We are excited to share that for a limited time a portion of proceeds from the sale of Robert Vavra’s most recent book, Remembering Africa, will be donated to Panthera to support our global wild cat conservation projects. For the next several months, Panthera will receive 15% of proceeds from the sale of this book and customers will receive a 10% discount when they enter the code PANTHERA at checkout. 100% of contributions made from the sale of Remembering Africa will go directly to the field where it matters most.
Panthera has created downloadable report cards that summarize the current state of tigers, lions, jaguars, and snow leopards and what Panthera is doing to protect these wild cats. Learn about population estimates, the extent of their historic and current range, the primary threats they face, and the programs that Panthera is carrying out around the globe to conserve these big cats. Download and print these report cards and share them with your friends and family.
Read Panthera’s June newsletter to learn about how Panthera's Leopard Program Coordinator made the 2011 Mail & Guardian 'Top 200 Young South Africans' List, the record-breaking work being done in Mongolia to uncover the secret lives of snow leopards, Panthera's Father's Day e-cards, the successful bust by Brazilian authorities of an illegal hunting operation in the Pantanal, and how Panthera’s scientists’ are using cougar conservation best practices to protect the leopards of South Africa. Also read up on Panthera’s latest partnerships, events and publications.
Applications Now Being Accepted for Rabinowitz-Kaplan Prize for the Next Generation in Wild Cat Conservation
We would like to announce that Panthera is now accepting applications for the 2011 Rabinowitz-Kaplan Prize for the Next Generation in Wild Cat Conservation. Each year, Panthera’s Cat Advisory Council awards a prize to a special individual who has made a significant contribution to conserving wild cats, and who represents the next generation of scientists, conservationists, policy makers, politicians and planners who will pave the future of wild cat conservation. The prize winner is someone who has and will continue to work tirelessly to contribute, in a significant way, to the conservation of wild cats.
We are thrilled to announce that Panthera surpassed its goal of raising $30,000 in a 30 day period through the ‘Let Lions Live’ campaign to conserve the fewer than 30,000 remaining lions in Africa. Thanks to a generous donor, every dollar of the more than $30,000 raised for the ‘Let Lions Live’ campaign has been matched.
Panthera has recently named our newest Junior Ambassador – a seven year old from White Plains, New York named Grace, who is dedicating her creative talents to wild cat conservation. According to her mom, Grace’s fascination with the natural world started when she was just 3 or 4 years old when she insisted on saving every bug that fell into their pool. An afternoon of splashing around with her twin brother quickly turned into a massive rescue mission, with Grace trying to airlift every six-legged victim to safety.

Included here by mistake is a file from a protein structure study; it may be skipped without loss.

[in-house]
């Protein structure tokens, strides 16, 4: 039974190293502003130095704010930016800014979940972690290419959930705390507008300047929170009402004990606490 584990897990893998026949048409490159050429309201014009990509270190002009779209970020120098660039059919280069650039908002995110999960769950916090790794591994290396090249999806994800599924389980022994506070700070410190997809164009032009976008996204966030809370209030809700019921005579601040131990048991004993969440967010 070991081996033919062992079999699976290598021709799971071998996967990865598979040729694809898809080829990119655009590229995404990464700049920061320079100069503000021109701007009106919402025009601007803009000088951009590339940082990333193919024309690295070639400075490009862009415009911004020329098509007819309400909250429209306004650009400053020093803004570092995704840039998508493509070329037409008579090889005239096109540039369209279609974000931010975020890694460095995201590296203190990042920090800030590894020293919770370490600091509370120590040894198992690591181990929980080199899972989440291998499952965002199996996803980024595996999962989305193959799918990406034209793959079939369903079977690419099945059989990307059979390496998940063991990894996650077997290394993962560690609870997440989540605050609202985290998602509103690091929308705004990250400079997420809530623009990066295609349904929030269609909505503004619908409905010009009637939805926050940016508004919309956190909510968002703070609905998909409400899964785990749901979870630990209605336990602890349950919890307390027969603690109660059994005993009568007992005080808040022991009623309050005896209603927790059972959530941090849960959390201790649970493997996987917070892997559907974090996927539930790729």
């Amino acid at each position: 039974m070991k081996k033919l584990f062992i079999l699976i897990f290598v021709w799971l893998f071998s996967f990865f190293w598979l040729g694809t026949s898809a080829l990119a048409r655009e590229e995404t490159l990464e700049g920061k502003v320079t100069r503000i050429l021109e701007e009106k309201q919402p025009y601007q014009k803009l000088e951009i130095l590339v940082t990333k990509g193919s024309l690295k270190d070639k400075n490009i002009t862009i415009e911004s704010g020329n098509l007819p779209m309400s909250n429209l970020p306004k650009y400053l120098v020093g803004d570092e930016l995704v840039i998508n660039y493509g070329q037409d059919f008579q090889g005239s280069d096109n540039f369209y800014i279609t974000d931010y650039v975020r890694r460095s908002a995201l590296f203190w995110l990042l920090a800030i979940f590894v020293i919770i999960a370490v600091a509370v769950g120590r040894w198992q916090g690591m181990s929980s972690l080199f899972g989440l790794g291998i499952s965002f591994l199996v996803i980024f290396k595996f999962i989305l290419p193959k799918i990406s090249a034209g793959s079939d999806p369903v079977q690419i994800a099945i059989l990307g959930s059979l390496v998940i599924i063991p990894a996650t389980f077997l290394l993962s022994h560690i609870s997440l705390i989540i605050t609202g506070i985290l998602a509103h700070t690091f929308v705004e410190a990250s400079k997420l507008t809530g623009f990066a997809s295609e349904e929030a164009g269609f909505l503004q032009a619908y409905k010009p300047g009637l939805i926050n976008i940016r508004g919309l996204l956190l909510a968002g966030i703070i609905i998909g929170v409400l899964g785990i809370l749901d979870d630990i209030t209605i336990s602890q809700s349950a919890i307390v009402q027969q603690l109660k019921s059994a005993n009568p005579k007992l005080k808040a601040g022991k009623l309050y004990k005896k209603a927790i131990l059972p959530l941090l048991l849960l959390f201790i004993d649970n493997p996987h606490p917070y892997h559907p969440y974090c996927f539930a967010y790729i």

The end of the 'Let Lions Live' campaign is just one week away, and thanks to you, we are just $4,500 from our goal of raising $30,000 to protect the fewer than 30,000 lions that remain in Africa.
Panthera’s field staff understand that while collecting cat scat falls under the less glamorous side of carnivore research, it can provide critical information that may be used to help conserve threatened species, like the lion. All feces contain epithelial cells that are shed from the intestinal lining as it passes through the animal's gut. Panthera has partnered with the Global Felid Genetics Programme (GFGP) at the American Museum of Natural History in New York City to extract DNA from scat collected in the field, and to use this material to create a ‘genetic fingerprint’ for individual cats.
Application Period Open – Postgraduate Diploma in International Wildlife Conservation Practice by WildCRU of Oxford University
We are excited to announce that the 2012 application period is now open for the Postgraduate Diploma in International Wildlife Conservation Practice, delivered by the Wildlife Conservation Research Unit (WildCRU) of the University of Oxford.
WildCRU was founded in 1986 by Professor David MacDonald, and since mid-2007 Panthera and WildCRU have partnered to offer the world’s leading university center designed specifically for research in wild felid conservation.
Last December marked an exciting milestone for Panthera with the distribution of our new and enhanced camera trap model, which consists of a remarkably energy-efficient camera that snaps photos of passing wildlife in just three-tenths of a second. Given that wild tigers are very elusive and increasingly rare, these camera traps serve as a particularly valuable research tool that allow Panthera’s scientists to identify individual tigers using their unique stripe patterns and learn more about the abundance, movements and behaviors of these endangered big cats.